For the first time in history, Beijing has issued a red alert for smog, forcing schools and businesses to close and placing restrictions on traffic and factories. According to Fox News, fifty percent of the city’s automobiles will be taken off of the road due to the alert. Beijing currently has over 21 million people in its population.
In an effort to stave off the thick polluted smog, the city is closing down schools, limiting factory work, shutting down some businesses, and putting a halt to outdoor construction. Restrictions are in place for the use of automobiles for travel while the citizens of Beijing walk around with masks on to avoid the poisonous air.
The red alert is considered to be the most severe warning ever issued for the city’s smog problem. Beijing uses a “four-tier system,” which was “adopted a little over two years ago,” according to the Fox News report. It is the highest state of caution possible issued in the city. The alert was sent out on Monday and is expected to continue until midday on Thursday.
An analysis released in early 2015 revealed that as many as 250,000 Chinese residents could die prematurely from the fog in the country’s major cities. With so much apparent danger to the people of China, a red alert could be one step towards protecting them.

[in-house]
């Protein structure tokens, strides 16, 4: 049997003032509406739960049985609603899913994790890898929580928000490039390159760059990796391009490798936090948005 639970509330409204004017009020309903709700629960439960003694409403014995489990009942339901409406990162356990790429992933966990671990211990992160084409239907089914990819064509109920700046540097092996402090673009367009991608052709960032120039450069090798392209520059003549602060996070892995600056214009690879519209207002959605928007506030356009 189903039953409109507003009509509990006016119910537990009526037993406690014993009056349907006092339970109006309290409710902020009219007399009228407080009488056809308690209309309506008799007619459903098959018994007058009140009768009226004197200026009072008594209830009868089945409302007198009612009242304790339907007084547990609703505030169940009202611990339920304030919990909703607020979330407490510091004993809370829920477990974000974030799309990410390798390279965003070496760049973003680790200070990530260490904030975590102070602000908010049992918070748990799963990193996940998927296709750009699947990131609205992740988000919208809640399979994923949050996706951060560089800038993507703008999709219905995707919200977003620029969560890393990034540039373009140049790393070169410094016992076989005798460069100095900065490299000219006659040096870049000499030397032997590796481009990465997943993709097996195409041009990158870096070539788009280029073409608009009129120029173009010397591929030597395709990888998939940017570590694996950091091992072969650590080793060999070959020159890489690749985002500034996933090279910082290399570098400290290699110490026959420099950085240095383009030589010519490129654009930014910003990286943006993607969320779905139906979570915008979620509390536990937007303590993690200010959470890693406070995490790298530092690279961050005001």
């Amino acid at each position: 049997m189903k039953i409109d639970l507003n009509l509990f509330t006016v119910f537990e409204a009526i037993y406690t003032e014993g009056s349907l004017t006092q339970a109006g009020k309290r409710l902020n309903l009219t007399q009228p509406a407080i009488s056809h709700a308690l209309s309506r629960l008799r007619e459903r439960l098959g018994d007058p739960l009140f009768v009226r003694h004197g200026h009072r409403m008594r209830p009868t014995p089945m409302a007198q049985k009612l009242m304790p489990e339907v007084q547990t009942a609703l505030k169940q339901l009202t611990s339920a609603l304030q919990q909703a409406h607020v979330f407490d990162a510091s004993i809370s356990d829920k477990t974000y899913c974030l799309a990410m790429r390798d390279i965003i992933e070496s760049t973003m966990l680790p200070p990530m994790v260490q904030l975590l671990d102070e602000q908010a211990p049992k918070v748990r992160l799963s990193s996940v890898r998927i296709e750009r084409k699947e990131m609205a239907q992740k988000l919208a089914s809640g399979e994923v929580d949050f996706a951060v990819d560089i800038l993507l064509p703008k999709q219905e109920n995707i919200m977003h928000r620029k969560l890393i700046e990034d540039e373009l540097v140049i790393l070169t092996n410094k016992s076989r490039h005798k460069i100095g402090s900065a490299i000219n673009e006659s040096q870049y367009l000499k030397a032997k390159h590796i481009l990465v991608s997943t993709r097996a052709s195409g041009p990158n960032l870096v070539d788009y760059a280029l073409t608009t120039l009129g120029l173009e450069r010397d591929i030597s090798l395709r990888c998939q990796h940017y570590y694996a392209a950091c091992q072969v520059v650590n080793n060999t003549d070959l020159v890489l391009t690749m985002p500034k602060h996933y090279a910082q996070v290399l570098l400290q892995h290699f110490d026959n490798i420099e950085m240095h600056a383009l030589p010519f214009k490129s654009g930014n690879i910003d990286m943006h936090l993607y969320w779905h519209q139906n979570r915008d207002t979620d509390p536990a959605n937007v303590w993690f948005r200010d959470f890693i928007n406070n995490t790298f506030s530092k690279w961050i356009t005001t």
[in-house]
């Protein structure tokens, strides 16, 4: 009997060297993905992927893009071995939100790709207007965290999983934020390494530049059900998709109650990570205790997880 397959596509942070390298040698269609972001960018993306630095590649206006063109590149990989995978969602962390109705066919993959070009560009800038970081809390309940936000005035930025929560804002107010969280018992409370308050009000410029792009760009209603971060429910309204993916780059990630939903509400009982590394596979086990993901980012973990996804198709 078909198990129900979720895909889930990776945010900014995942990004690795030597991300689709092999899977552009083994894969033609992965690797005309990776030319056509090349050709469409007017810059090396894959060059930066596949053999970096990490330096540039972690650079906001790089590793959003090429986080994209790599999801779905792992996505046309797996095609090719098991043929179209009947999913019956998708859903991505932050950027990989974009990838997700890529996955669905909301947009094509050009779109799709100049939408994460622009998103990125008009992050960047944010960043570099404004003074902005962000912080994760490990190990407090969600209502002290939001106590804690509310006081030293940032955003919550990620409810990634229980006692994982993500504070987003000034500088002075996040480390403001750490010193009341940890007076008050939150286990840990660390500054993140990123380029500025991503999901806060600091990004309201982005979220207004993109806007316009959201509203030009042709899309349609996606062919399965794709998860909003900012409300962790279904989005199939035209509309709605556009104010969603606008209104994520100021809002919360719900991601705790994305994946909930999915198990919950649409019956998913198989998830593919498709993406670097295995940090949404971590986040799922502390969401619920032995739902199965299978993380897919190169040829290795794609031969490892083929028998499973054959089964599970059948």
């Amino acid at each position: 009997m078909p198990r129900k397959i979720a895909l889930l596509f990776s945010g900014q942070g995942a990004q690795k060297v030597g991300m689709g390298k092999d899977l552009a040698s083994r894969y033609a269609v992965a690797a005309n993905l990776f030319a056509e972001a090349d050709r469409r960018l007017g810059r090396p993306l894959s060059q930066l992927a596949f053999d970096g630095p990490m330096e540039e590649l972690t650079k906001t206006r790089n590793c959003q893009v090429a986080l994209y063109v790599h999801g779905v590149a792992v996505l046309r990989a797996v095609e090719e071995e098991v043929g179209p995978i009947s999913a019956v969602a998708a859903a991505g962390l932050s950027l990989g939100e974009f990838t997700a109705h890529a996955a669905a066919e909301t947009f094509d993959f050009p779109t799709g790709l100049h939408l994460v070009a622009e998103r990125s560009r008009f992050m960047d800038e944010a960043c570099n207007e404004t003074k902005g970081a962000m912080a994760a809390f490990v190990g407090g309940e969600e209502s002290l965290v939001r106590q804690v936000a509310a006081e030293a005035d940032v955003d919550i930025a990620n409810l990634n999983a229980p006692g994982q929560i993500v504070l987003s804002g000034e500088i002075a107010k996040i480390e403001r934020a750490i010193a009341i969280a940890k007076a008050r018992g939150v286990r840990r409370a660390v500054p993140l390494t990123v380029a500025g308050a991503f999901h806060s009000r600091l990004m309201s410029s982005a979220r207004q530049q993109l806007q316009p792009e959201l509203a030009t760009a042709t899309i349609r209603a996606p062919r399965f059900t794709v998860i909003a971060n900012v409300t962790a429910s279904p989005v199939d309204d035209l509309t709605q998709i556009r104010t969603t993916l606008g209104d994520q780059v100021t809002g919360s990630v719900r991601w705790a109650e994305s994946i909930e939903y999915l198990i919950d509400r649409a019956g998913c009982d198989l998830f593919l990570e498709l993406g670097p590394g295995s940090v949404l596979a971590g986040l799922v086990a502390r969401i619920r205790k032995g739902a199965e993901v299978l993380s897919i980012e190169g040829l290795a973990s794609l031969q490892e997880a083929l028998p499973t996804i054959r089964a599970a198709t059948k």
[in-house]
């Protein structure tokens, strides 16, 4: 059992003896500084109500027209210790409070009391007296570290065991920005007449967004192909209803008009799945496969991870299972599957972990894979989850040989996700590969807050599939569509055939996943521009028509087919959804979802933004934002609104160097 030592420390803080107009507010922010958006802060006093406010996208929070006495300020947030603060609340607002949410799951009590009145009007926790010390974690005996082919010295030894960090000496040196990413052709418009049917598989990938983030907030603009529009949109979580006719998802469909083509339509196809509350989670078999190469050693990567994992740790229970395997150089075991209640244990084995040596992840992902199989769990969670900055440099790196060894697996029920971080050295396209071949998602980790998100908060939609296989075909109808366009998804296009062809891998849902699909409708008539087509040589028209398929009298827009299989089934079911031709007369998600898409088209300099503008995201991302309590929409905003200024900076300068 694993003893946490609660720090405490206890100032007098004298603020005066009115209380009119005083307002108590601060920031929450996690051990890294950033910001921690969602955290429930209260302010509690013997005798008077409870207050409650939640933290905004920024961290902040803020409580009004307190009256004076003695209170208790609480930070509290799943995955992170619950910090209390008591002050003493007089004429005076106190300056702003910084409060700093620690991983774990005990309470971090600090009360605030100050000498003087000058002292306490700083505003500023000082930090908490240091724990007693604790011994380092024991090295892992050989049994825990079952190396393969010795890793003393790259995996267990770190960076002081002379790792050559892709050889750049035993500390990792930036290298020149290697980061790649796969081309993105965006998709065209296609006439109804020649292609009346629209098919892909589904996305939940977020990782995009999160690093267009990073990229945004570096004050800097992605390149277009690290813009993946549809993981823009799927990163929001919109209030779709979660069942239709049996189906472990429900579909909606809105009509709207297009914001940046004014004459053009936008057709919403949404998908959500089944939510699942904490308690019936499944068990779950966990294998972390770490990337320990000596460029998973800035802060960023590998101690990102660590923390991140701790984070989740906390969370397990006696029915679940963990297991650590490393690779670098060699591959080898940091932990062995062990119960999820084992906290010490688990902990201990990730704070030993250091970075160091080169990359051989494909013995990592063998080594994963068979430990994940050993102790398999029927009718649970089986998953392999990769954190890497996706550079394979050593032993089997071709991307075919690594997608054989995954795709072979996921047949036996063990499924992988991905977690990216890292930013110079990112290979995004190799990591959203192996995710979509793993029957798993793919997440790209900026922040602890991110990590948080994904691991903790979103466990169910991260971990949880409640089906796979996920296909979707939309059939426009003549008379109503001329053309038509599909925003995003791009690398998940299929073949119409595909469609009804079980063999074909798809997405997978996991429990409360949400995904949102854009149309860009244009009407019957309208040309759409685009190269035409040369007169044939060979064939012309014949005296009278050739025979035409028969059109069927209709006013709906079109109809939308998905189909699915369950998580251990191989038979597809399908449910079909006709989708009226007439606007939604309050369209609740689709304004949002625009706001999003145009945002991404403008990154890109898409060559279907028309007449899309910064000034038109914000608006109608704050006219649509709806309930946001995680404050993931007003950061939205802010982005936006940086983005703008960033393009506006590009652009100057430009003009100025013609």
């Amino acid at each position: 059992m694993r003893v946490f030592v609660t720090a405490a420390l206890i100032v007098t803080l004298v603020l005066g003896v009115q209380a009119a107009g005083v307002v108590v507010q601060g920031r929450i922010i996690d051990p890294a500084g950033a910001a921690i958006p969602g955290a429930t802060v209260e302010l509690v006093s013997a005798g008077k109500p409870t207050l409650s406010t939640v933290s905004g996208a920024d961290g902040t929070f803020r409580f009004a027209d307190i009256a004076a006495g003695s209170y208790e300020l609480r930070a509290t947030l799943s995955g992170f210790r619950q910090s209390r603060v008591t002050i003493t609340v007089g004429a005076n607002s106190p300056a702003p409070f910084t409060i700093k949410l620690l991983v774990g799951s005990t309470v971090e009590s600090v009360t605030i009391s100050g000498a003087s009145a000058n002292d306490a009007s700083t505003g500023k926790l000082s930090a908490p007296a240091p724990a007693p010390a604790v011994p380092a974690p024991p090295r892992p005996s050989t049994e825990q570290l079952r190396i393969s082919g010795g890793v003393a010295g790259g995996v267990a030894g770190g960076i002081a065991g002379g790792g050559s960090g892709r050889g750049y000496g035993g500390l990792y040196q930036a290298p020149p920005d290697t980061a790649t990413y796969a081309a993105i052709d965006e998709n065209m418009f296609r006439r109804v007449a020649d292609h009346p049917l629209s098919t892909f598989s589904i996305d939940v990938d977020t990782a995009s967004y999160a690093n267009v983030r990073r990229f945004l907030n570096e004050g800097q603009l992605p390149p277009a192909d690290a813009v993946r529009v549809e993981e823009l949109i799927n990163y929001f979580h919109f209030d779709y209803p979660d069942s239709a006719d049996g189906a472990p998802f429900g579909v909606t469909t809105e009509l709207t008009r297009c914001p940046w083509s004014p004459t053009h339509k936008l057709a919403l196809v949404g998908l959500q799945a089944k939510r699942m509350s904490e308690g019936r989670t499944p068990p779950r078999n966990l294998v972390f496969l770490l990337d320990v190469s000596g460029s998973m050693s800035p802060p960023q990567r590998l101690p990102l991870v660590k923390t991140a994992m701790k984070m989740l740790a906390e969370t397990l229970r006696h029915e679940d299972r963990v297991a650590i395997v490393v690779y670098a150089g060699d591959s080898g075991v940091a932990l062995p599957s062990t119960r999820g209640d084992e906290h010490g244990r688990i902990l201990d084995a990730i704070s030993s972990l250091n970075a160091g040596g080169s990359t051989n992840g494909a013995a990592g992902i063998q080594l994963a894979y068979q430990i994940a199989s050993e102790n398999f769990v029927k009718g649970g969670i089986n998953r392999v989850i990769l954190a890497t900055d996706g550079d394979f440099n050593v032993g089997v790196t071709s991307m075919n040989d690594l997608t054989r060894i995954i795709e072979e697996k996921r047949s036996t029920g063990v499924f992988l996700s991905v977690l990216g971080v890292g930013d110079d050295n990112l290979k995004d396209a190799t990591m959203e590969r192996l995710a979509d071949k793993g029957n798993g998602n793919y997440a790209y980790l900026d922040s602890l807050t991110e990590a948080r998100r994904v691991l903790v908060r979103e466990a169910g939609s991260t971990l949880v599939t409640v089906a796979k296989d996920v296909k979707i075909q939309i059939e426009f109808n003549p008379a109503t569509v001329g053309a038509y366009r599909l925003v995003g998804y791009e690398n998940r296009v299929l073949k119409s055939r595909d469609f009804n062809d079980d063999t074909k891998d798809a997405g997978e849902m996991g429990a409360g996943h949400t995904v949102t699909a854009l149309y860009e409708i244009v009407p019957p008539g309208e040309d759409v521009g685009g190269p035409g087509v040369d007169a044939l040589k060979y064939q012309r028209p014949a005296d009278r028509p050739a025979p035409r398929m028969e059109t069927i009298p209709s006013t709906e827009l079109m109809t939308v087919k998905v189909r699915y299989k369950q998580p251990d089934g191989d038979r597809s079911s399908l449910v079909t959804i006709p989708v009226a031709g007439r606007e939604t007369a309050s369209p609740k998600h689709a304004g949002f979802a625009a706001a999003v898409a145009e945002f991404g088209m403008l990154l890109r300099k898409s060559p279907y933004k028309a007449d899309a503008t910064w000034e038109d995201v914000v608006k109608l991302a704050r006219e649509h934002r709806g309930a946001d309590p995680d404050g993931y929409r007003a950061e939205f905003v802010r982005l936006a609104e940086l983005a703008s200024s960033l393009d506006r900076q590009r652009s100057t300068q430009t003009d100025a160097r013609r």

The residents of Beijing have long wondered just how bad it had to get before a red alert would be issued. According to Te-Ping Chen of the Wall Street Journal, it has likely been a matter of money. Dong Liansai, a campaigner for Greenpeace, stated to the Journal that the alert may have been sent out due to “greater scrutiny from authorities.” Dong explained:
“The cost of issuing a red alert is really high for the city, so officials weren’t willing to do it so easily. But everyone has been talking about the issue lately and wondering why Beijing hasn’t issued it before, even during the really bad spells of smog.”
While this is the first time that Beijing has ever issued such an alert, other Chinese cities have already been taking measures to cut back on the problem. Shenyang, China, for example, rose the red alert for smog just last month after their air pollution levels rose to dangerously high numbers.
Along with pressure from authorities, social media could have also played a part in Beijing’s decision to issue the alert. As the Wall Street Journal explains:
“Last week, high concentrations of smog in Beijing at times made it seem like an eerie, artificial dusk had descended on the nation’s capital, with pollution across the city breaching the government’s official air quality index. Photos of the unnatural pall that swallowed up buildings across town went viral on social media, with even normally more restrained state media outlets such as national broadcaster China Central Television giving wide coverage to the spectacle.”